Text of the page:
His S.O.B. Book
John Roll McLean was owner of The Enquirer from 1881 until his death in 1916. For a time, he was the unelected boss of Cincinnati, predecessor to George “Boss” Cox. McLean ran for office several times and always lost. He carried around a little notebook containing the names of people he particularly disliked. He called it his “Son-of-a-Bitch Book.”
Perhaps the most famous diamond in the world is the deep blue Hope Diamond now on display at the Smithsonian Institution. Few remember that this luxurious stone has a connection to The Enquirer. One of its owners was Edward Beale McLean, John Roll’s son, who owned The Enquirer (and The Washington Post) from 1916 to 1933. McLean bought the diamond for his wife, Evalyn. The diamond is reputed to be cursed. Maybe so; McLean died in an insane asylum.
The Rites of Spring
In the late 1940s and early 1950s, a young sportswriter named Whitney Tower gained a reputation as something of a character, even among the oddballs in the Enquirer newsroom. He was an excellent writer and turned out travel pieces as well as sports copy, but he really didn’t need the work because he came from wealth on both sides of his family. Every spring, he would enter the newsroom and proclaim a bawdy little ditty that began, “Hooray, Hooray, the first of May! Outdoor [lovemaking] begins today!” Tower went on to cover horse racing for years at Sports Illustrated.
Owned by the Competition
From 1956 to 1971, The Enquirer was owned by the E.W. Scripps Company, publishers of the competing Cincinnati Post. After buying controlling stock in The Enquirer, the Scripps purchased the only other remaining daily in town, The Times-Star, and merged it with The Post, leaving the company in control of every daily newspaper in town. Federal anti-trust regulators filed suit in 1964, and Scripps agreed to sell The Enquirer. Ironically, Scripps limped into a “joint operating agreement” with The Enquirer by the end of the 1970s in a last-ditch effort to save The Post.
Promo for a Face Change
Throughout the summer of 1963, Enquirer readers found daily advertisements proclaiming nothing but “Bodoni Is Coming!” Curious subscribers called to ask whether it was a promotion for a trapeze artist or maybe a lawn fertilizer. On September 30, the secret was out: The Enquirer had ditched its long-suffering headline typeface, Cheltenham, for Bodoni Bold, adopted after much research into the optimum typeface to “give readers headlines they might read more quickly and with clearest possible understanding.”
I’m a Music Critic, Dammit, Not a Journalist!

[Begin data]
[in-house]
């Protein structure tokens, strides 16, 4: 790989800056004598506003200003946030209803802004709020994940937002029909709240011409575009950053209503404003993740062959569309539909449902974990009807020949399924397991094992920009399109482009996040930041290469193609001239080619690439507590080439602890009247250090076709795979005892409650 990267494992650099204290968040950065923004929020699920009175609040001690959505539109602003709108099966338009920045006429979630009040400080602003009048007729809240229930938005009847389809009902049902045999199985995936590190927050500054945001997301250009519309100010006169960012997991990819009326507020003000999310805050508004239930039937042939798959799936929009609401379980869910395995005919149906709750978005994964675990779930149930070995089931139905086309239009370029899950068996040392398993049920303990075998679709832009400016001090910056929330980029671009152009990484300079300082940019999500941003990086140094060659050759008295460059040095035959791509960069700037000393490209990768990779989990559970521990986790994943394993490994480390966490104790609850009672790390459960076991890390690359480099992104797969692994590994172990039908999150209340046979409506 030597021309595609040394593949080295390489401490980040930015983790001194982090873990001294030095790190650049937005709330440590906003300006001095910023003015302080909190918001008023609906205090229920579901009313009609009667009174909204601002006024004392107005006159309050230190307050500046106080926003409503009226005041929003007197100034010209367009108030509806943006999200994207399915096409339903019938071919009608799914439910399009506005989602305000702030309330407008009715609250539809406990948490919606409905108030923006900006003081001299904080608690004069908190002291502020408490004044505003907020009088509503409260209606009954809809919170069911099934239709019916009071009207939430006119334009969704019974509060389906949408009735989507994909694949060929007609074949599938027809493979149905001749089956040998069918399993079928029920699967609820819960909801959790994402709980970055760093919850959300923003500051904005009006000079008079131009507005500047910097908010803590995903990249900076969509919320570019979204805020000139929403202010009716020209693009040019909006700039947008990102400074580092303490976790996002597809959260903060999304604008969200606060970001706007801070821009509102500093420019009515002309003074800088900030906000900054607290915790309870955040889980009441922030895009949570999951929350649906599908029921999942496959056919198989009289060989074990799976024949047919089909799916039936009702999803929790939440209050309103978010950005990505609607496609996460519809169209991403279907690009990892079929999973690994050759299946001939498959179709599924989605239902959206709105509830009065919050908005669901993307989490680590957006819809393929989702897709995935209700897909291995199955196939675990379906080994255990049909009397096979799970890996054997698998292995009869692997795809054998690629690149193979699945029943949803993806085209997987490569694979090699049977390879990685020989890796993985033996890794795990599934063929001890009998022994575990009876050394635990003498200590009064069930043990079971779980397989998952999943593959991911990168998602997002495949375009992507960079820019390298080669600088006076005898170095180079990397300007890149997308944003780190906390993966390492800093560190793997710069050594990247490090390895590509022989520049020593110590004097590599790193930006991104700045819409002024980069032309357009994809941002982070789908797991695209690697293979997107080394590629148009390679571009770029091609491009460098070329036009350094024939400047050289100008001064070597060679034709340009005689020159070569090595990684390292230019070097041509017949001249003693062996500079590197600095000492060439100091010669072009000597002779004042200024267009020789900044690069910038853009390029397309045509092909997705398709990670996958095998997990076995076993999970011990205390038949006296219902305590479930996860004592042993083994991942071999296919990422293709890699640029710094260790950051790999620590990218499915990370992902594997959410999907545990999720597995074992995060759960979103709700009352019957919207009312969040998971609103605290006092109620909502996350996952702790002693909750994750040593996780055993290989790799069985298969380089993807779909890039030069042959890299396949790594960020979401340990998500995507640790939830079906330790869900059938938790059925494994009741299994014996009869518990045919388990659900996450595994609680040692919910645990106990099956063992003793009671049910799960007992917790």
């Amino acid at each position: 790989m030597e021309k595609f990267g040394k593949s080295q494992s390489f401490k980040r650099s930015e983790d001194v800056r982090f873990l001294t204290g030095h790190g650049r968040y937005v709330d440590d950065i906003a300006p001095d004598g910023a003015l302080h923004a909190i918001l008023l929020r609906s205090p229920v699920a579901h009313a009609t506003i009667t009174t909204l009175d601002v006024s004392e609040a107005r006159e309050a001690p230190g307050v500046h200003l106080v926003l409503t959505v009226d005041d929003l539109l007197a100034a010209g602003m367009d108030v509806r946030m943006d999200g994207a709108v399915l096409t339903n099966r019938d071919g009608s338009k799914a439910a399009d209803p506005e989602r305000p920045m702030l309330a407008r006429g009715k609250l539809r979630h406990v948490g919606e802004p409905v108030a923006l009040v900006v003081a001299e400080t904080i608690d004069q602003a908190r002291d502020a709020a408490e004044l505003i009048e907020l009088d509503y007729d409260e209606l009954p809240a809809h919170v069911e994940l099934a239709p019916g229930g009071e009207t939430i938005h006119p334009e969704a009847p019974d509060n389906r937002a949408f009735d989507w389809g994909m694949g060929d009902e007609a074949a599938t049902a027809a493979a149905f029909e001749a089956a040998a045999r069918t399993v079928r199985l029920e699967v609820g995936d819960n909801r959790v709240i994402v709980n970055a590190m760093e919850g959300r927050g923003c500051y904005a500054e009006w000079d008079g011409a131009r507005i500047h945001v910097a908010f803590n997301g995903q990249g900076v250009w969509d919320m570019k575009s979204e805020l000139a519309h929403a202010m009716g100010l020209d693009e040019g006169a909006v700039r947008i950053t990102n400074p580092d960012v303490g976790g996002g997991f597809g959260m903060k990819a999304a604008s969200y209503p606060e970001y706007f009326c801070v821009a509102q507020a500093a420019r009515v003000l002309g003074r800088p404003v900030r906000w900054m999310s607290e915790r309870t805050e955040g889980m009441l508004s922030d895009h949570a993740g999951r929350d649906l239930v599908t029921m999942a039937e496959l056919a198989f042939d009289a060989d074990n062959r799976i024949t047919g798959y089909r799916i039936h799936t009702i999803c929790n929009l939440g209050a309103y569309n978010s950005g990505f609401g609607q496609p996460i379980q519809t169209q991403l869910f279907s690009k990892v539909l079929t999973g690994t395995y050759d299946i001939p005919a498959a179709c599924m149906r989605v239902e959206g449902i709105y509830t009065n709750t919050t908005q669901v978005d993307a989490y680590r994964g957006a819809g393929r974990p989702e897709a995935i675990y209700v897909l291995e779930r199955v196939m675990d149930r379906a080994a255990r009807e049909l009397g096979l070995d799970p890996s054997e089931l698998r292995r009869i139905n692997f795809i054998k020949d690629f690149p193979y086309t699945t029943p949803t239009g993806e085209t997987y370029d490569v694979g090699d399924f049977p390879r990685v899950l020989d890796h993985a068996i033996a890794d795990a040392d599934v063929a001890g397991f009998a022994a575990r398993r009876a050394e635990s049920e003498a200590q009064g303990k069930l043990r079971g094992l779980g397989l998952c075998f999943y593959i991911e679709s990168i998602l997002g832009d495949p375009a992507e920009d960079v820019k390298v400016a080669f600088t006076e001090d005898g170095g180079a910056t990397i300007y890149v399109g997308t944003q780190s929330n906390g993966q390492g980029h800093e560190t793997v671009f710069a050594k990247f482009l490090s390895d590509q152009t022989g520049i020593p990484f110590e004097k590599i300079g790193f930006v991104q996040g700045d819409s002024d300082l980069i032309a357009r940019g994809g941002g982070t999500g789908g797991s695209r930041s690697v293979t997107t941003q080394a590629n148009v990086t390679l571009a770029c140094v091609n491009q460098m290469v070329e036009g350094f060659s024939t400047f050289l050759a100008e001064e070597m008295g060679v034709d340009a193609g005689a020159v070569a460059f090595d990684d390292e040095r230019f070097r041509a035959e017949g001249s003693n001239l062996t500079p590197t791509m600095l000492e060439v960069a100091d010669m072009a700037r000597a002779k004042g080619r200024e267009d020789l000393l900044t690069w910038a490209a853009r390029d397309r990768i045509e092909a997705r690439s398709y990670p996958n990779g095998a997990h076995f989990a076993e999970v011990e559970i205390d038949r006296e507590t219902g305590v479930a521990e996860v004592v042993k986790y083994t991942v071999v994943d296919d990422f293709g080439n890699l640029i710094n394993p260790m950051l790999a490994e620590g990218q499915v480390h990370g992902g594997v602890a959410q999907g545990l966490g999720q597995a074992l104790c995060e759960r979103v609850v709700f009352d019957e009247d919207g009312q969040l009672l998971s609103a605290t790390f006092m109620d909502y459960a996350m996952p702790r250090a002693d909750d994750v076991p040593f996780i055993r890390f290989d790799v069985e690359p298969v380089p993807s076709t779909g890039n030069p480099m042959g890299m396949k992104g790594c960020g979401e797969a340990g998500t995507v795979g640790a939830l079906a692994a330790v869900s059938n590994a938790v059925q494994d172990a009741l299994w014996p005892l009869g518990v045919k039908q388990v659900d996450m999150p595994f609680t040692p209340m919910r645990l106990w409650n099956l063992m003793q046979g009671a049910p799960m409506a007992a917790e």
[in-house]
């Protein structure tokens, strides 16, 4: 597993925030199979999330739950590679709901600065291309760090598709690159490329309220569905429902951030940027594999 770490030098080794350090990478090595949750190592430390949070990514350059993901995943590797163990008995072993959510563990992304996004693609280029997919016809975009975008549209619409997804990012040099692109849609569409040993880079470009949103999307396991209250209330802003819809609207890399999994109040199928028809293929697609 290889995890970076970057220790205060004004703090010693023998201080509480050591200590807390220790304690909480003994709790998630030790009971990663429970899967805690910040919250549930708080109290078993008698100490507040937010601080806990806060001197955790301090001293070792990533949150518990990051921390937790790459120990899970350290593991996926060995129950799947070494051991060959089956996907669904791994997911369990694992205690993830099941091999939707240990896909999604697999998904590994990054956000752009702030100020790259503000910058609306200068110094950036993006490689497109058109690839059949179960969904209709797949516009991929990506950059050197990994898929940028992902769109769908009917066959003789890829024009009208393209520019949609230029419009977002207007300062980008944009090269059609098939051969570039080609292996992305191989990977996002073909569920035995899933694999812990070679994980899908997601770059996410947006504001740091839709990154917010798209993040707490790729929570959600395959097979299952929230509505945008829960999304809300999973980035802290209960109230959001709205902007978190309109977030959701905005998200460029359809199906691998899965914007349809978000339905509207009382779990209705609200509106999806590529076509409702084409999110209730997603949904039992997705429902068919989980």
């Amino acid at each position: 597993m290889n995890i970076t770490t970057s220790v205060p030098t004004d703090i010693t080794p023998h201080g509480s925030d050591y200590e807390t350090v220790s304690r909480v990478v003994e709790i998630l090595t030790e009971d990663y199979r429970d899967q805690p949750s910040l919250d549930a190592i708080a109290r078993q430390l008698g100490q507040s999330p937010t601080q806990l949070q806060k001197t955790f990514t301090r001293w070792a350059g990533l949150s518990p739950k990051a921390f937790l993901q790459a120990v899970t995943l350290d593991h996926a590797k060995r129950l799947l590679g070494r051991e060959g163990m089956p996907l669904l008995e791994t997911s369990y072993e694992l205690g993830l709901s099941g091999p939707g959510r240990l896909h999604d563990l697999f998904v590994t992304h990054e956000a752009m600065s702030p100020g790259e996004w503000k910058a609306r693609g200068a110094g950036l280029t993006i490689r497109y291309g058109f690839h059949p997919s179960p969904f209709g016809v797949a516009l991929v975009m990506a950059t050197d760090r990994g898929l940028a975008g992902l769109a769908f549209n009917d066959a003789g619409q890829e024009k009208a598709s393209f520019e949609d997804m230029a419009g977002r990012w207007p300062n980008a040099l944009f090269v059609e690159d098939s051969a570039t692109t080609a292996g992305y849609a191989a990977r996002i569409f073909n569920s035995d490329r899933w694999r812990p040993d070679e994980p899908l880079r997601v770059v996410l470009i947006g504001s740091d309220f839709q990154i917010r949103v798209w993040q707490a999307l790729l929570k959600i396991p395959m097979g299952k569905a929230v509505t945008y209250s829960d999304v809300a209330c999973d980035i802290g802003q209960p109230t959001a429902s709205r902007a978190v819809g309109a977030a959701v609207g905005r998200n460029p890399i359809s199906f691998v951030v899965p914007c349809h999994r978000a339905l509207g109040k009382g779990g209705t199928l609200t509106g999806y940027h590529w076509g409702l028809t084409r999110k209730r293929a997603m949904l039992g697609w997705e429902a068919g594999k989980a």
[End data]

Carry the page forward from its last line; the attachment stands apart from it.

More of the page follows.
Longtime Enquirer classical music critic Henry S. Humphreys accompanied the Cincinnati Symphony Orchestra on one of its world tours. One night, he called the city desk to let the editor know he wouldn’t be filing a review of that day’s concert because the pilot got lost and landed the orchestra’s plane in the wrong city. He hung up on an editor dying for details but clueless as to where Humphreys had called from.
A Missed Bicentennial
The Enquirer could have celebrated a bicentennial in 2018. Today’s daily newspaper traces its origins to a weekly launched on June 23, 1818 and originally named The Inquisitor and Cincinnati Advertiser. Over the next couple of decades, the paper was renamed The Advertiser, The Advertiser and Phoenix, and The Advertiser and Journal. Along the way, it began publishing twice a week and, starting in 1838, daily. On April 1, 1841, owner Moses Dawson sold the whole operation to the Brough brothers of Marietta, Ohio, John and Charles, who bought new type but published from The Advertiser’s offices and presses 10 days later.
The Enquirer celebrated its 150th birthday on April 10, 1991, by publishing the news that the newspaper had won its first Pulitzer Prize ever. The prize was awarded in editorial cartooning for the work of cartoonist Jim Borgman, who had joined The Enquirer staff 15 years previously.
Grand or Grey?
Over the years, The Enquirer was known as the Old Lady of Vine Street, the title of Richard K. Mastain’s book on efforts to save the paper in the 1950s. Sometimes it was the Grand Old Lady of Vine Street. That’s the title of Grady DeCamp’s survey of Enquirer history published for its sesquicentennial in 1991. But among competitors and targets of the paper’s investigations, not to mention art and design critics appalled by its somber, bland layout, it was always known as the Grey Old Lady of Vine Street.